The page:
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The school houses about 40 floor looms-  jack, counterbalance, countermarche, and tapestry.  While most weaving is on four to eight shafts, there are occasional 10 and 12 shaft (Macomber looms), 16 shaft (Purrington table loom) and 16 shaft (compudobby) projects.

 

Some looms are historic.  The oldest was built by Weaver Rose (William Henry Harrison Rose), probably in the 1890's.  He was a Rhode Island handweaver active in the late 19th and early 20th centuries. This loom, a conglomeration of different parts, was reassembled by Norma and her late husband, Andrew Staley, for an exhibit in 1992. She explains Weaver Rose's legacy for contemporary hand weavers and describes the unusual characteristics of this loom. Two looms that belonged to Mary Meigs Atwater were used here for a few years until space in the Handweaving Museum in Clayton, NY became available.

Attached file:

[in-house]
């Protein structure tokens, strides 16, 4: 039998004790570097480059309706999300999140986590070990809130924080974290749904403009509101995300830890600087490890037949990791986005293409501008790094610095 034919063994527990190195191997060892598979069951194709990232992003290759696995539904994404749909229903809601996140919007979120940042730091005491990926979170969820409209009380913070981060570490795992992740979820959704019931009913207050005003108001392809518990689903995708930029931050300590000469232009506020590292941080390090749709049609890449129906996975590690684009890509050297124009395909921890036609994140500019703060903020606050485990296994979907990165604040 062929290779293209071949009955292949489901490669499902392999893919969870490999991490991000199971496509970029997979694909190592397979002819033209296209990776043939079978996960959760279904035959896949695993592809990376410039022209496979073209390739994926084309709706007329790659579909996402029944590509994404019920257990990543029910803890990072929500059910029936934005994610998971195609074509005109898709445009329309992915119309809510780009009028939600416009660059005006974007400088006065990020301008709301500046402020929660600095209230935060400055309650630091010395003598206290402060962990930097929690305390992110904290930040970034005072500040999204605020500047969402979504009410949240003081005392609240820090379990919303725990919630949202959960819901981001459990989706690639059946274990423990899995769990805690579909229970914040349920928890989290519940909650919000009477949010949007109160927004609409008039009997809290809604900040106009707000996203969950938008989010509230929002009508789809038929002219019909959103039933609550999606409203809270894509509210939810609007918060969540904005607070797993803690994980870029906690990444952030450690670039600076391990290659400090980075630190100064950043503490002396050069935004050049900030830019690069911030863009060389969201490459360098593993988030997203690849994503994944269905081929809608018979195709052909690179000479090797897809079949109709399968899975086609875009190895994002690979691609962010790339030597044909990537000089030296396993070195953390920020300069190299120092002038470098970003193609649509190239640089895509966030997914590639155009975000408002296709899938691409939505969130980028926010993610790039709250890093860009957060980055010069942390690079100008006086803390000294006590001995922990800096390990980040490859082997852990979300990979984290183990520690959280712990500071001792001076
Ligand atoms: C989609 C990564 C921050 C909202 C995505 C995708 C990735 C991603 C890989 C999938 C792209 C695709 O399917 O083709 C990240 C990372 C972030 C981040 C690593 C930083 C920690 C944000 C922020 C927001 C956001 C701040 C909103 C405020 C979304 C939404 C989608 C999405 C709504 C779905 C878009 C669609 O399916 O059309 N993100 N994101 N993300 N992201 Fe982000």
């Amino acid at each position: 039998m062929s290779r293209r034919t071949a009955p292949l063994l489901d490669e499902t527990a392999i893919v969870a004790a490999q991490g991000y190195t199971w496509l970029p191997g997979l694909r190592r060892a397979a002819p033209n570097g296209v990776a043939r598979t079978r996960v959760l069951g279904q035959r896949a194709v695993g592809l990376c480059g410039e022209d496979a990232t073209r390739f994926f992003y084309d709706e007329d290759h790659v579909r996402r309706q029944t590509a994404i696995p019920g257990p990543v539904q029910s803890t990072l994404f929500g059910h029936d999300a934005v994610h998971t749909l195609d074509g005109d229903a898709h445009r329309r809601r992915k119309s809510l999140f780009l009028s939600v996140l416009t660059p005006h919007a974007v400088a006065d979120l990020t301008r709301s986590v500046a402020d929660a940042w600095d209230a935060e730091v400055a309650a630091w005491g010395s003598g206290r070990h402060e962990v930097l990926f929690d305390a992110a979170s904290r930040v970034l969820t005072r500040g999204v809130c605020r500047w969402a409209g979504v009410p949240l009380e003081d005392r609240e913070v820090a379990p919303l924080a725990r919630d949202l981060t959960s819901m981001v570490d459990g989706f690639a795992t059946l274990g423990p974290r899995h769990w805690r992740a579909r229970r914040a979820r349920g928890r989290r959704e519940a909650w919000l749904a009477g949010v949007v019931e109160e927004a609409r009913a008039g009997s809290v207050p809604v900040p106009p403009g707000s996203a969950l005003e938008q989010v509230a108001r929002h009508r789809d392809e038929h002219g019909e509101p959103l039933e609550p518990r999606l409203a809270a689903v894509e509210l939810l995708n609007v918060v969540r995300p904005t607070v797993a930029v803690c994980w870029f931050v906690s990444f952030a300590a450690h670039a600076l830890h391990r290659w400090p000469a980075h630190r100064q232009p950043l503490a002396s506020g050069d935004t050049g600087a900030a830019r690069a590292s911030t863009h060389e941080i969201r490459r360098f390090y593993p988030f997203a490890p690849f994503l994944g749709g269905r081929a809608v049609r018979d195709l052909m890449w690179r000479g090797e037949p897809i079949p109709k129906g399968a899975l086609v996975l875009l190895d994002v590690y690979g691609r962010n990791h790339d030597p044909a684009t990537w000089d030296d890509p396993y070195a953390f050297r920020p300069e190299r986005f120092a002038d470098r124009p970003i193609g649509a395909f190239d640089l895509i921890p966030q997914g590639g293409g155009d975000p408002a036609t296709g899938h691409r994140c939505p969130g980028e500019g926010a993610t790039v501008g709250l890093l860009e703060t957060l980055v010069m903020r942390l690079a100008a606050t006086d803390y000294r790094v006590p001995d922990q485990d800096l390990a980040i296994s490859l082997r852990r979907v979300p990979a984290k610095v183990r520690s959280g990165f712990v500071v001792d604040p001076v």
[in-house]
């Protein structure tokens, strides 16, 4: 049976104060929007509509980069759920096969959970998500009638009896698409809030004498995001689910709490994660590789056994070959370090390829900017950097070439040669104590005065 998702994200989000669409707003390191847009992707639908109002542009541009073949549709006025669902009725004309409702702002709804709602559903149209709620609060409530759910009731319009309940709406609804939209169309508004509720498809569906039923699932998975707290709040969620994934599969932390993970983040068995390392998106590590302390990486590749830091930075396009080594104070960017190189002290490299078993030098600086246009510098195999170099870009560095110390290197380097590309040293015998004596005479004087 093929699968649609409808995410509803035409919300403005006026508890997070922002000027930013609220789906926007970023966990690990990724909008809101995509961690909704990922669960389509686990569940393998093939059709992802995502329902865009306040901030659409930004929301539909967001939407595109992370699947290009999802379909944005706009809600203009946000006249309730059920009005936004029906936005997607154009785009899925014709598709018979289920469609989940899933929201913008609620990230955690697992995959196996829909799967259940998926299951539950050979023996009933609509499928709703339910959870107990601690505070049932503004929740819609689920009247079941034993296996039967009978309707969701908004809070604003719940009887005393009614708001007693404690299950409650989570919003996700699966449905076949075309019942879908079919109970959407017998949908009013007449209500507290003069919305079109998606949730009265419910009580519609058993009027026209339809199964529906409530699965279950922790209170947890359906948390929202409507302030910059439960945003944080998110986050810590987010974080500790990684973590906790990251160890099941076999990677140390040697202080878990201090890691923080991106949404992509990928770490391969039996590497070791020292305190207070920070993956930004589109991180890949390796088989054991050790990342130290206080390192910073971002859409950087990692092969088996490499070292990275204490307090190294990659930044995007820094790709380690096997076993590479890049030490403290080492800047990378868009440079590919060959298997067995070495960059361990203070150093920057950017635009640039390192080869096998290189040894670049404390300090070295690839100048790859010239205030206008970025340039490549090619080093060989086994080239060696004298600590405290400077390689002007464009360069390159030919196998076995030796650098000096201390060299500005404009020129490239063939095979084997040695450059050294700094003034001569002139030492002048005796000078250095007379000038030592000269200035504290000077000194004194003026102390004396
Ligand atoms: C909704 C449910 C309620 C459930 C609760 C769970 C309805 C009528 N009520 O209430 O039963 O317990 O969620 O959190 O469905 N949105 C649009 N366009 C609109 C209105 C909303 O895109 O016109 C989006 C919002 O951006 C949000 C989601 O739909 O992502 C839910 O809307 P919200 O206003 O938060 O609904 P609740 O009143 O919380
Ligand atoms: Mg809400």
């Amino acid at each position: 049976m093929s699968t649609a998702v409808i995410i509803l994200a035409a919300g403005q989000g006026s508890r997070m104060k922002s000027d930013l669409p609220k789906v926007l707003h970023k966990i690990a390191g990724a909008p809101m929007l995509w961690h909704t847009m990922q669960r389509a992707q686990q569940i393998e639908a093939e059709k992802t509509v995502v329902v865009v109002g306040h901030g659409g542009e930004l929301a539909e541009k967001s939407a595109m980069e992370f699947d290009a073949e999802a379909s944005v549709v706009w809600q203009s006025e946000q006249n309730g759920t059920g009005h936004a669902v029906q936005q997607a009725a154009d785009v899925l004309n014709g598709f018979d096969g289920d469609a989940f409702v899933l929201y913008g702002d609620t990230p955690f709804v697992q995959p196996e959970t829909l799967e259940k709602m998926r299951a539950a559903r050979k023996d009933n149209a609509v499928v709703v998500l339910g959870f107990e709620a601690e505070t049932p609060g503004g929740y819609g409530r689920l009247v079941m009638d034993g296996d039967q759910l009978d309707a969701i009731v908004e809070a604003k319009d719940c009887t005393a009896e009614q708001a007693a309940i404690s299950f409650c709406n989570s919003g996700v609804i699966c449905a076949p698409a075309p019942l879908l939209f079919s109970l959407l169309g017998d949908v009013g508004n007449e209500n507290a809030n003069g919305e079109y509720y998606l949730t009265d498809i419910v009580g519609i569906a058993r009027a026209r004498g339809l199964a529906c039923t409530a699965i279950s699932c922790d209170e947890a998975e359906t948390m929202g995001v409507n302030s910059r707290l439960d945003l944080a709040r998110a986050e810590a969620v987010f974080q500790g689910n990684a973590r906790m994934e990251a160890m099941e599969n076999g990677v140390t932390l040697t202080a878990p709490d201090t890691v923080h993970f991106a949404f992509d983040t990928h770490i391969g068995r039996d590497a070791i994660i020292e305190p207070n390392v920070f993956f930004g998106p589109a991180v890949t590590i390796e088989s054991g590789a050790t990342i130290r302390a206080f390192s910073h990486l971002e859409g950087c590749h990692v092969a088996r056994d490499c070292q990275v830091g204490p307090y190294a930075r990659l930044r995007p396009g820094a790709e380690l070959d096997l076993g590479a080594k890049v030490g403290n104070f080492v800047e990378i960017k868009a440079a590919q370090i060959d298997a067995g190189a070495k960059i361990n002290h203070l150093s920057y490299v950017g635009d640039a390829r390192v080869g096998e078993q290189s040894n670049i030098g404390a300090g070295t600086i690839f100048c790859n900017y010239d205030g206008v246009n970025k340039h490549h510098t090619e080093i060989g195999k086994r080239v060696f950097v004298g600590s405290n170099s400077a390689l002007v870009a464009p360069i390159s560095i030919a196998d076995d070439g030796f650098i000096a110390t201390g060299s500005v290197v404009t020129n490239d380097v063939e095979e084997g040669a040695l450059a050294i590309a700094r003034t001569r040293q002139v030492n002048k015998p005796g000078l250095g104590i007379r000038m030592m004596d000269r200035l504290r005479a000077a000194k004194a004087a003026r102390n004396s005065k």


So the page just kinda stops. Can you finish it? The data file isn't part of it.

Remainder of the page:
Other notable looms include one built by Milo Gallinger for his wife, Osma, a well-known 20th century weaver and teacher, and a loom used in the 1920's in the Bauhaus, where Anni Albers taught.